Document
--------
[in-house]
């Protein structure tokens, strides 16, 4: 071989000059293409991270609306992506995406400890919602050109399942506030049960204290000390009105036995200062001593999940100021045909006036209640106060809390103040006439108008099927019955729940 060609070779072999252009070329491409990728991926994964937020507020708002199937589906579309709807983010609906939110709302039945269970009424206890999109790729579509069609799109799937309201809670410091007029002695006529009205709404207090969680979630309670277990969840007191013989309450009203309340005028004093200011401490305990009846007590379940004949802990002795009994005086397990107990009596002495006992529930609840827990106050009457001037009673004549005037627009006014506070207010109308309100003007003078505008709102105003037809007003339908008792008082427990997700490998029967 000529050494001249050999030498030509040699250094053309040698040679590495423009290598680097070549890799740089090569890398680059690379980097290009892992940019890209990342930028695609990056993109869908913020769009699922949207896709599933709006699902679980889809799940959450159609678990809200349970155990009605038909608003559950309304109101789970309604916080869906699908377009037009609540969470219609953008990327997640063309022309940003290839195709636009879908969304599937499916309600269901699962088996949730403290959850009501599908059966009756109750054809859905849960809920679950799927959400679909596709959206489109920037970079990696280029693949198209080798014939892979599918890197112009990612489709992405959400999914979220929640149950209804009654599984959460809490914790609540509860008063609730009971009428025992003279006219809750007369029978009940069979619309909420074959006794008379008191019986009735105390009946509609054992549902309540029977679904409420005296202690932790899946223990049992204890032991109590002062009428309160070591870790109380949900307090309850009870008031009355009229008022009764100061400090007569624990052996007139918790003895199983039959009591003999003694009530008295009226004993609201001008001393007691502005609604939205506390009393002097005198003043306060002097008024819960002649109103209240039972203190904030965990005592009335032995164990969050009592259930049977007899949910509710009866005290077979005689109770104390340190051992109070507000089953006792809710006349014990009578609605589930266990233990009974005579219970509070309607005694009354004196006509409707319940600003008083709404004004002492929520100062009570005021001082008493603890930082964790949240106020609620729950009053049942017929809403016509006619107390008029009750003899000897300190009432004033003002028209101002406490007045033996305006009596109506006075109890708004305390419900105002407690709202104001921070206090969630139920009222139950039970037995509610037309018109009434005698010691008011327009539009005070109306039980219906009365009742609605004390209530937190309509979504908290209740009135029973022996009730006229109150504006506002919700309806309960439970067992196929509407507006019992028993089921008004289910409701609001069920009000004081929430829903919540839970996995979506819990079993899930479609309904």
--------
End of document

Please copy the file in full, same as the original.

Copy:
[in-house]
């Protein structure tokens, strides 16, 4: 071989000059293409991270609306992506995406400890919602050109399942506030049960204290000390009105036995200062001593999940100021045909006036209640106060809390103040006439108008099927019955729940 060609070779072999252009070329491409990728991926994964937020507020708002199937589906579309709807983010609906939110709302039945269970009424206890999109790729579509069609799109799937309201809670410091007029002695006529009205709404207090969680979630309670277990969840007191013989309450009203309340005028004093200011401490305990009846007590379940004949802990002795009994005086397990107990009596002495006992529930609840827990106050009457001037009673004549005037627009006014506070207010109308309100003007003078505008709102105003037809007003339908008792008082427990997700490998029967 000529050494001249050999030498030509040699250094053309040698040679590495423009290598680097070549890799740089090569890398680059690379980097290009892992940019890209990342930028695609990056993109869908913020769009699922949207896709599933709006699902679980889809799940959450159609678990809200349970155990009605038909608003559950309304109101789970309604916080869906699908377009037009609540969470219609953008990327997640063309022309940003290839195709636009879908969304599937499916309600269901699962088996949730403290959850009501599908059966009756109750054809859905849960809920679950799927959400679909596709959206489109920037970079990696280029693949198209080798014939892979599918890197112009990612489709992405959400999914979220929640149950209804009654599984959460809490914790609540509860008063609730009971009428025992003279006219809750007369029978009940069979619309909420074959006794008379008191019986009735105390009946509609054992549902309540029977679904409420005296202690932790899946223990049992204890032991109590002062009428309160070591870790109380949900307090309850009870008031009355009229008022009764100061400090007569624990052996007139918790003895199983039959009591003999003694009530008295009226004993609201001008001393007691502005609604939205506390009393002097005198003043306060002097008024819960002649109103209240039972203190904030965990005592009335032995164990969050009592259930049977007899949910509710009866005290077979005689109770104390340190051992109070507000089953006792809710006349014990009578609605589930266990233990009974005579219970509070309607005694009354004196006509409707319940600003008083709404004004002492929520100062009570005021001082008493603890930082964790949240106020609620729950009053049942017929809403016509006619107390008029009750003899000897300190009432004033003002028209101002406490007045033996305006009596109506006075109890708004305390419900105002407690709202104001921070206090969630139920009222139950039970037995509610037309018109009434005698010691008011327009539009005070109306039980219906009365009742609605004390209530937190309509979504908290209740009135029973022996009730006229109150504006506002919700309806309960439970067992196929509407507006019992028993089921008004289910409701609001069920009000004081929430829903919540839970996995979506819990079993899930479609309904």